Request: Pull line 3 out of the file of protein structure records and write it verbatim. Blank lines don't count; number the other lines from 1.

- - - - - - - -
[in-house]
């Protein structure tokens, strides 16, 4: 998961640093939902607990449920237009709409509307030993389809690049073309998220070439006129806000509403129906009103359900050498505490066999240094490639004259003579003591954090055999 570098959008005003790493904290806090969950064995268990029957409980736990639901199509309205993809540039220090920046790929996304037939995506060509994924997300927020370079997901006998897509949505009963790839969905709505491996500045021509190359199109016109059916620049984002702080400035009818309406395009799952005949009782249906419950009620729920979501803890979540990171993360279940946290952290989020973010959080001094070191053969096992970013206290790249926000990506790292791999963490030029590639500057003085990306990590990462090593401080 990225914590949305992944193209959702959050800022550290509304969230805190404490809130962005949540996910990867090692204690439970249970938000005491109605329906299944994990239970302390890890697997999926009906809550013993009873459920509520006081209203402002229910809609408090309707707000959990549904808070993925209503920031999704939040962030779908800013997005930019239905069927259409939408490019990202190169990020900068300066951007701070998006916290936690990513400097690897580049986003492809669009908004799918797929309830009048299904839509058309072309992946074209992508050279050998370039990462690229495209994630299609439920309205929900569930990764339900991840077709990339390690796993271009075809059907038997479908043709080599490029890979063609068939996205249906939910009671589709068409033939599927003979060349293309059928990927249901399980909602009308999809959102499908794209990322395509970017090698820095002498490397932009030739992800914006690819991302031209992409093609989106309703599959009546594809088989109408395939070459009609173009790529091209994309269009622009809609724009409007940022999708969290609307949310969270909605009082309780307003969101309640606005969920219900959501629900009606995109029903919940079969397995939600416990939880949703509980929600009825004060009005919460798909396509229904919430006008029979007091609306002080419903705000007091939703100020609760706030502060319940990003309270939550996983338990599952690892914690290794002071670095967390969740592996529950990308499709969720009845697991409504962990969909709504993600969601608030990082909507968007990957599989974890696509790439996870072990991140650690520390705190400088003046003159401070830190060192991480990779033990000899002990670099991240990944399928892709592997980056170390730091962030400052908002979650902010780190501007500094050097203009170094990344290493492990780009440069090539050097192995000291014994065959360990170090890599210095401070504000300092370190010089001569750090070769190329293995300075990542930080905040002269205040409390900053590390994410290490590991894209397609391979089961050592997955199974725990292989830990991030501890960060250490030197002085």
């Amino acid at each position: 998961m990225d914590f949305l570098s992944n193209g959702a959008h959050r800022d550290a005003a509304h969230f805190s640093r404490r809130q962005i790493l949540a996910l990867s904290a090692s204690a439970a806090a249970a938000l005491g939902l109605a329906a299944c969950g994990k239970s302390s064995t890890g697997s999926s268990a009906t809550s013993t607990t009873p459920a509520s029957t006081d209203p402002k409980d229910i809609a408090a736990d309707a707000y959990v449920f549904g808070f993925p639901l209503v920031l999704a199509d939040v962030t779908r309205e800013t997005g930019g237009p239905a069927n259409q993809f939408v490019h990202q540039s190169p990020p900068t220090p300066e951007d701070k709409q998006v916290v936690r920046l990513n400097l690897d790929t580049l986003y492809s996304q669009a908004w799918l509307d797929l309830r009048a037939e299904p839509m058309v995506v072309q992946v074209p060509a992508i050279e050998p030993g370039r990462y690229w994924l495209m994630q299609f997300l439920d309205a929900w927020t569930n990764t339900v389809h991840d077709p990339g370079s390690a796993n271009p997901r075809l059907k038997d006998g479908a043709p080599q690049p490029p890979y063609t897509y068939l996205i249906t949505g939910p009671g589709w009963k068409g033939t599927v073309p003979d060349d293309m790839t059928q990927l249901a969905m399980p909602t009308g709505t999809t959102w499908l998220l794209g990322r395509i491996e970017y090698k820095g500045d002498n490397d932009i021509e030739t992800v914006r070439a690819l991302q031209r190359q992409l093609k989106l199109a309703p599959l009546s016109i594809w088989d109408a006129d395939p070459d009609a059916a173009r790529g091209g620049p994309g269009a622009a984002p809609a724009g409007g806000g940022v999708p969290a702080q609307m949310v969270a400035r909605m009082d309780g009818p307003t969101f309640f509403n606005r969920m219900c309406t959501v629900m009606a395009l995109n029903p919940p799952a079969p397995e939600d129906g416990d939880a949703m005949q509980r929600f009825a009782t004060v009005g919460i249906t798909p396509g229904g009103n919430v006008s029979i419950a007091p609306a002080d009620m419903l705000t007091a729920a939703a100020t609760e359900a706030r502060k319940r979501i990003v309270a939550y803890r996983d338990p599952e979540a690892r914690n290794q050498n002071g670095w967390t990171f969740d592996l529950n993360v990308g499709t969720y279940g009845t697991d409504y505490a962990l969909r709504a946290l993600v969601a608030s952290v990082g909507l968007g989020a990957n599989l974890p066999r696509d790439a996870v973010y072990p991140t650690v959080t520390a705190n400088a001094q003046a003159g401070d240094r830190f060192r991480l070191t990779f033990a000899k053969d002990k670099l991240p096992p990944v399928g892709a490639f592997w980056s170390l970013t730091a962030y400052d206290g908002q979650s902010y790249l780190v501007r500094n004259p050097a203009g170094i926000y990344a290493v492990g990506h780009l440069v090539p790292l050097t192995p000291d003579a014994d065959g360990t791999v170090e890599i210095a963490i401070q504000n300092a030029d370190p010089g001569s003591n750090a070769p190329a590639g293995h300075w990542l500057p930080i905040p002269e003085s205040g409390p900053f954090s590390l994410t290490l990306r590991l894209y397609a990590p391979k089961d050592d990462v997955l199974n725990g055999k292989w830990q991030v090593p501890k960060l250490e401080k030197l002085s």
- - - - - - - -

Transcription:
């Amino acid at each position: 998961m990225d914590f949305l570098s992944n193209g959702a959008h959050r800022d550290a005003a509304h969230f805190s640093r404490r809130q962005i790493l949540a996910l990867s904290a090692s204690a439970a806090a249970a938000l005491g939902l109605a329906a299944c969950g994990k239970s302390s064995t890890g697997s999926s268990a009906t809550s013993t607990t009873p459920a509520s029957t006081d209203p402002k409980d229910i809609a408090a736990d309707a707000y959990v449920f549904g808070f993925p639901l209503v920031l999704a199509d939040v962030t779908r309205e800013t997005g930019g237009p239905a069927n259409q993809f939408v490019h990202q540039s190169p990020p900068t220090p300066e951007d701070k709409q998006v916290v936690r920046l990513n400097l690897d790929t580049l986003y492809s996304q669009a908004w799918l509307d797929l309830r009048a037939e299904p839509m058309v995506v072309q992946v074209p060509a992508i050279e050998p030993g370039r990462y690229w994924l495209m994630q299609f997300l439920d309205a929900w927020t569930n990764t339900v389809h991840d077709p990339g370079s390690a796993n271009p997901r075809l059907k038997d006998g479908a043709p080599q690049p490029p890979y063609t897509y068939l996205i249906t949505g939910p009671g589709w009963k068409g033939t599927v073309p003979d060349d293309m790839t059928q990927l249901a969905m399980p909602t009308g709505t999809t959102w499908l998220l794209g990322r395509i491996e970017y090698k820095g500045d002498n490397d932009i021509e030739t992800v914006r070439a690819l991302q031209r190359q992409l093609k989106l199109a309703p599959l009546s016109i594809w088989d109408a006129d395939p070459d009609a059916a173009r790529g091209g620049p994309g269009a622009a984002p809609a724009g409007g806000g940022v999708p969290a702080q609307m949310v969270a400035r909605m009082d309780g009818p307003t969101f309640f509403n606005r969920m219900c309406t959501v629900m009606a395009l995109n029903p919940p799952a079969p397995e939600d129906g416990d939880a949703m005949q509980r929600f009825a009782t004060v009005g919460i249906t798909p396509g229904g009103n919430v006008s029979i419950a007091p609306a002080d009620m419903l705000t007091a729920a939703a100020t609760e359900a706030r502060k319940r979501i990003v309270a939550y803890r996983d338990p599952e979540a690892r914690n290794q050498n002071g670095w967390t990171f969740d592996l529950n993360v990308g499709t969720y279940g009845t697991d409504y505490a962990l969909r709504a946290l993600v969601a608030s952290v990082g909507l968007g989020a990957n599989l974890p066999r696509d790439a996870v973010y072990p991140t650690v959080t520390a705190n400088a001094q003046a003159g401070d240094r830190f060192r991480l070191t990779f033990a000899k053969d002990k670099l991240p096992p990944v399928g892709a490639f592997w980056s170390l970013t730091a962030y400052d206290g908002q979650s902010y790249l780190v501007r500094n004259p050097a203009g170094i926000y990344a290493v492990g990506h780009l440069v090539p790292l050097t192995p000291d003579a014994d065959g360990t791999v170090e890599i210095a963490i401070q504000n300092a030029d370190p010089g001569s003591n750090a070769p190329a590639g293995h300075w990542l500057p930080i905040p002269e003085s205040g409390p900053f954090s590390l994410t290490l990306r590991l894209y397609a990590p391979k089961d050592d990462v997955l199974n725990g055999k292989w830990q991030v090593p501890k960060l250490e401080k030197l002085s």